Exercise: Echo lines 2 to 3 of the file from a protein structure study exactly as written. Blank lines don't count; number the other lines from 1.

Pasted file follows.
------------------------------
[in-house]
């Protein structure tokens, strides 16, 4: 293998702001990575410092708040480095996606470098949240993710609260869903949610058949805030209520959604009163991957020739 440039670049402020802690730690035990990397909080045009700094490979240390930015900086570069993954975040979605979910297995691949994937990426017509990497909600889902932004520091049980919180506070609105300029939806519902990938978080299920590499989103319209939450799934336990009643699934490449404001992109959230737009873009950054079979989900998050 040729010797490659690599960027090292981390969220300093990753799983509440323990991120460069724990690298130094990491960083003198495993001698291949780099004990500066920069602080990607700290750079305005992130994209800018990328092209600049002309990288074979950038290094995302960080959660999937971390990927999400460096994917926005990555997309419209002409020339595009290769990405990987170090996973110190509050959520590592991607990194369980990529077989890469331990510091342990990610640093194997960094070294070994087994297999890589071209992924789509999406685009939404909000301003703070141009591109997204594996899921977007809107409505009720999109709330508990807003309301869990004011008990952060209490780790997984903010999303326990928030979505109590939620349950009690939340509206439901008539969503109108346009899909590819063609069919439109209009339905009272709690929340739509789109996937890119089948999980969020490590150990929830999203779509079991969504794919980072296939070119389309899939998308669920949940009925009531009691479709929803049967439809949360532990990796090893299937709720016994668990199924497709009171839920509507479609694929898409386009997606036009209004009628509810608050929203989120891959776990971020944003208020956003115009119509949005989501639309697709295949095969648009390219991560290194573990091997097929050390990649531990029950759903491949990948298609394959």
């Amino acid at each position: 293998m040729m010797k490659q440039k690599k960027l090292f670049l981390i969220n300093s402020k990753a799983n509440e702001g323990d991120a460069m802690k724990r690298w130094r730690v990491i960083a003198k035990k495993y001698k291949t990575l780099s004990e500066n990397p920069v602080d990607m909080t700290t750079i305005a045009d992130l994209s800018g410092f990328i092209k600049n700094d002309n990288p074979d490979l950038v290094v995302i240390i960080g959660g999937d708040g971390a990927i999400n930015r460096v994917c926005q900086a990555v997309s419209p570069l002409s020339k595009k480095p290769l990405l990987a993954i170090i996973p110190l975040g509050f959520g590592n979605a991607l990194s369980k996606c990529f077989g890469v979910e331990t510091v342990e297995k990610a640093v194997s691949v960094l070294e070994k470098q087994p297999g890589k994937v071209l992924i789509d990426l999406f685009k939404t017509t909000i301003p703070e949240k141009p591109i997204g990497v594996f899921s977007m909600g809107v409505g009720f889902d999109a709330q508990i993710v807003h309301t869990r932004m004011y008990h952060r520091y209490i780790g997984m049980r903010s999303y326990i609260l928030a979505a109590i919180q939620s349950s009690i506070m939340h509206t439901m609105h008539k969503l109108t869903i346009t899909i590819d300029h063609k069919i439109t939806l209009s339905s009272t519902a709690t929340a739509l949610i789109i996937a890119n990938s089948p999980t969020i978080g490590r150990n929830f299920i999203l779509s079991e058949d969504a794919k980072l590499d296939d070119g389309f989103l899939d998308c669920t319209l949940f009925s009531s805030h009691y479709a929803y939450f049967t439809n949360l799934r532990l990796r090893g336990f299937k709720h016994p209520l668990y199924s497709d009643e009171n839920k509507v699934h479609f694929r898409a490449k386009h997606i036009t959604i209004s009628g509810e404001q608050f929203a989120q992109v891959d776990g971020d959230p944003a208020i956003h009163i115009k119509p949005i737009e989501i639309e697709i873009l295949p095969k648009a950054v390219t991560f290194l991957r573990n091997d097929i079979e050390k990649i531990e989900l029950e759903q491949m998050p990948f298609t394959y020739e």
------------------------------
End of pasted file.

């Protein structure tokens, strides 16, 4: 293998702001990575410092708040480095996606470098949240993710609260869903949610058949805030209520959604009163991957020739 440039670049402020802690730690035990990397909080045009700094490979240390930015900086570069993954975040979605979910297995691949994937990426017509990497909600889902932004520091049980919180506070609105300029939806519902990938978080299920590499989103319209939450799934336990009643699934490449404001992109959230737009873009950054079979989900998050 040729010797490659690599960027090292981390969220300093990753799983509440323990991120460069724990690298130094990491960083003198495993001698291949780099004990500066920069602080990607700290750079305005992130994209800018990328092209600049002309990288074979950038290094995302960080959660999937971390990927999400460096994917926005990555997309419209002409020339595009290769990405990987170090996973110190509050959520590592991607990194369980990529077989890469331990510091342990990610640093194997960094070294070994087994297999890589071209992924789509999406685009939404909000301003703070141009591109997204594996899921977007809107409505009720999109709330508990807003309301869990004011008990952060209490780790997984903010999303326990928030979505109590939620349950009690939340509206439901008539969503109108346009899909590819063609069919439109209009339905009272709690929340739509789109996937890119089948999980969020490590150990929830999203779509079991969504794919980072296939070119389309899939998308669920949940009925009531009691479709929803049967439809949360532990990796090893299937709720016994668990199924497709009171839920509507479609694929898409386009997606036009209004009628509810608050929203989120891959776990971020944003208020956003115009119509949005989501639309697709295949095969648009390219991560290194573990091997097929050390990649531990029950759903491949990948298609394959």
């Amino acid at each position: 293998m040729m010797k490659q440039k690599k960027l090292f670049l981390i969220n300093s402020k990753a799983n509440e702001g323990d991120a460069m802690k724990r690298w130094r730690v990491i960083a003198k035990k495993y001698k291949t990575l780099s004990e500066n990397p920069v602080d990607m909080t700290t750079i305005a045009d992130l994209s800018g410092f990328i092209k600049n700094d002309n990288p074979d490979l950038v290094v995302i240390i960080g959660g999937d708040g971390a990927i999400n930015r460096v994917c926005q900086a990555v997309s419209p570069l002409s020339k595009k480095p290769l990405l990987a993954i170090i996973p110190l975040g509050f959520g590592n979605a991607l990194s369980k996606c990529f077989g890469v979910e331990t510091v342990e297995k990610a640093v194997s691949v960094l070294e070994k470098q087994p297999g890589k994937v071209l992924i789509d990426l999406f685009k939404t017509t909000i301003p703070e949240k141009p591109i997204g990497v594996f899921s977007m909600g809107v409505g009720f889902d999109a709330q508990i993710v807003h309301t869990r932004m004011y008990h952060r520091y209490i780790g997984m049980r903010s999303y326990i609260l928030a979505a109590i919180q939620s349950s009690i506070m939340h509206t439901m609105h008539k969503l109108t869903i346009t899909i590819d300029h063609k069919i439109t939806l209009s339905s009272t519902a709690t929340a739509l949610i789109i996937a890119n990938s089948p999980t969020i978080g490590r150990n929830f299920i999203l779509s079991e058949d969504a794919k980072l590499d296939d070119g389309f989103l899939d998308c669920t319209l949940f009925s009531s805030h009691y479709a929803y939450f049967t439809n949360l799934r532990l990796r090893g336990f299937k709720h016994p209520l668990y199924s497709d009643e009171n839920k509507v699934h479609f694929r898409a490449k386009h997606i036009t959604i209004s009628g509810e404001q608050f929203a989120q992109v891959d776990g971020d959230p944003a208020i956003h009163i115009k119509p949005i737009e989501i639309e697709i873009l295949p095969k648009a950054v390219t991560f290194l991957r573990n091997d097929i079979e050390k990649i531990e989900l029950e759903q491949m998050p990948f298609t394959y020739e």